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The Positive Effect of Family Dinners

There’s a lot of talk about the benefits of family dinners, but what exactly are those benefits?

Many studies have linked family dinners with a wide-range of benefits, including lower rates of obesity, better academic performance, and even increased resilience against bullying.  Dinnertime is also a perfect opportunity to catch up with your kids and talk over the day, and get closer to each other as you strengthen your relationship.  Unwinding over a meal after a busy day at work and at school is a perfect time to allow kids to talk about what’s on their minds.

When you consider how many positive outcomes are associated with something as ordinary as having dinner with your kids, it becomes clear that this seemingly simple activity is one of the most important things families can do together.

Here are just some of the many ways regular family dinners can have a positive effect on your child’s development and behavior:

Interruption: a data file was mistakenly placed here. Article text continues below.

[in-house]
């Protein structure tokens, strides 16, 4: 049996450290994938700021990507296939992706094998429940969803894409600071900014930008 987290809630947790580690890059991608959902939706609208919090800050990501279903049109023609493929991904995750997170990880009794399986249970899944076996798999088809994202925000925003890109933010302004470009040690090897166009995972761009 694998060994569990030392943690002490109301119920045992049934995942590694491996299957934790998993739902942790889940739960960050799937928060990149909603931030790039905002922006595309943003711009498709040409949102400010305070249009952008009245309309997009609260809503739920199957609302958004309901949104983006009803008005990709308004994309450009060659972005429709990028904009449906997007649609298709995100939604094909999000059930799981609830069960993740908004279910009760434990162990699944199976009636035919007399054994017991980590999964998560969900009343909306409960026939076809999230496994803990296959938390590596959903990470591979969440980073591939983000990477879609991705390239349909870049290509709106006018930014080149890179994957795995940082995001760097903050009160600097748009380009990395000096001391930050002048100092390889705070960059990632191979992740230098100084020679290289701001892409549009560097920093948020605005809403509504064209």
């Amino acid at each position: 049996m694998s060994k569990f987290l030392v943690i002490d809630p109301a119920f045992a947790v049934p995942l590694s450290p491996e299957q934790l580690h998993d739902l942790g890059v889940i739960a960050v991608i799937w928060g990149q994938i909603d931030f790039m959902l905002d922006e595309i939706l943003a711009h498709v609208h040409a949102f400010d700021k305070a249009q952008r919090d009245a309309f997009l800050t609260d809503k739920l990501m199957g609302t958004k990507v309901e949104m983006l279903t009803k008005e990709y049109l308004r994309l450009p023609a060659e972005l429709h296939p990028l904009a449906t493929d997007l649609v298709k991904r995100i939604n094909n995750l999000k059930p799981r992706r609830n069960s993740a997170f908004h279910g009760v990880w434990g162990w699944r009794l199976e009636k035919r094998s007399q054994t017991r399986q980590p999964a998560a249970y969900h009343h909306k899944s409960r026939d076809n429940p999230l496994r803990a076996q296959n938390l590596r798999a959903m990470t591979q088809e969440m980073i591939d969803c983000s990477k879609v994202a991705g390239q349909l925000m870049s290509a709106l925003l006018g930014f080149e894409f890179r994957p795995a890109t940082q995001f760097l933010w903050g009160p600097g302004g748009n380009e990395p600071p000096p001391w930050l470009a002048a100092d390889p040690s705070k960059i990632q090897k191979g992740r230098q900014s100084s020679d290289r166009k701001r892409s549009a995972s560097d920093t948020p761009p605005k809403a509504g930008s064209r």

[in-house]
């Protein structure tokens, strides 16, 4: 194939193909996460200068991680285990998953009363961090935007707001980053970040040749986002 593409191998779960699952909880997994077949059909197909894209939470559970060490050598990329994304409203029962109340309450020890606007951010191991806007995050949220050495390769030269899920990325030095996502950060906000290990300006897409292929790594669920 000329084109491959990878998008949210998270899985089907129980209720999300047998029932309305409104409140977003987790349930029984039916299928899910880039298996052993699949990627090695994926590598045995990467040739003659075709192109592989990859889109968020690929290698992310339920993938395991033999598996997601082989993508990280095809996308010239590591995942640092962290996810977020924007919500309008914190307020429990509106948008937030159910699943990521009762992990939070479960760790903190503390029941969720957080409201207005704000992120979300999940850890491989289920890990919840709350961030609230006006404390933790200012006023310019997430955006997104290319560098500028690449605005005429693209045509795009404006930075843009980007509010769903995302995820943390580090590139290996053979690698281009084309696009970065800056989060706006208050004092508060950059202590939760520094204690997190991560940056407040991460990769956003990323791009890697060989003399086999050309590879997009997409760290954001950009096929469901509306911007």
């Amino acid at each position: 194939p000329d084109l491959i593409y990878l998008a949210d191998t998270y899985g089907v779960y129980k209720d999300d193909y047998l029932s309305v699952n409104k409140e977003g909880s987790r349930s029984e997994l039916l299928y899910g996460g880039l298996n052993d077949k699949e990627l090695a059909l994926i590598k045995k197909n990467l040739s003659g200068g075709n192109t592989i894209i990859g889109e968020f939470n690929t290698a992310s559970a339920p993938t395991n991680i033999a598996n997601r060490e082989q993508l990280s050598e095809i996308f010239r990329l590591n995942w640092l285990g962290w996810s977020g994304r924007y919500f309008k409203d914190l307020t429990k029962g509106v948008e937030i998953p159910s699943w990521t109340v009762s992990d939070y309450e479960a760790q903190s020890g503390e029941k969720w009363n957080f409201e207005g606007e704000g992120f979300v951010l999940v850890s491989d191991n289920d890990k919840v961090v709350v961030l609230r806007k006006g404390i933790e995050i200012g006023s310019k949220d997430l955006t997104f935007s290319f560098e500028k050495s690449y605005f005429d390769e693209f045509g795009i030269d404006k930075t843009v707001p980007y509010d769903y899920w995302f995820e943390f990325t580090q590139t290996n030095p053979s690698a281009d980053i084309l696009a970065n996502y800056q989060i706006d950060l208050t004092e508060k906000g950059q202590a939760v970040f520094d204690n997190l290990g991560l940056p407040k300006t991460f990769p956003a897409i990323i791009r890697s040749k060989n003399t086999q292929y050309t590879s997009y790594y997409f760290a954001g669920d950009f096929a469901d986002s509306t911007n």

1. Better health and nutrition
Research has shown that when kids regularly eat dinner with their families, they will be more likely to have healthy eating habits and less likely to be obese.

Kids whose parents eat dinner with them regularly have these traits:

  • Are less likely to be overweight
  • Tend to eat more healthy foods such as vegetables and fruits and drink less soda
  • Are more likely to continue to eat a healthier diet when they grow up and make their own choices

2. Strong mental, social, and emotional skills
Studies have shown that kids who regularly eat dinner with parents experience psychological and emotional benefits such as:

  • Higher self-esteem and resilience
  • More positive family interactions
  • Lower rates of substance abuse
  • Lower risk of teen pregnancy
  • Lower rates of depression
  • Better body image and reduced risk of developing an eating disorder
  • Better social and emotional health (One study found that kids who have regular family routines such as eating dinner, reading, or playing together are more likely to have empathy, understand emotions, and form positive relationships with others, among other social and emotional health factors.)

3. Better performance in school and better behavior
Kids who eat with their parents regularly have been shown to perform better academically. Specifically, kids who regularly ate family dinners had the following traits:

  • Higher grades
  • Reduced risk for delinquency
  • Ability to have complex conversations
  • Stronger vocabulary skills and higher reading scores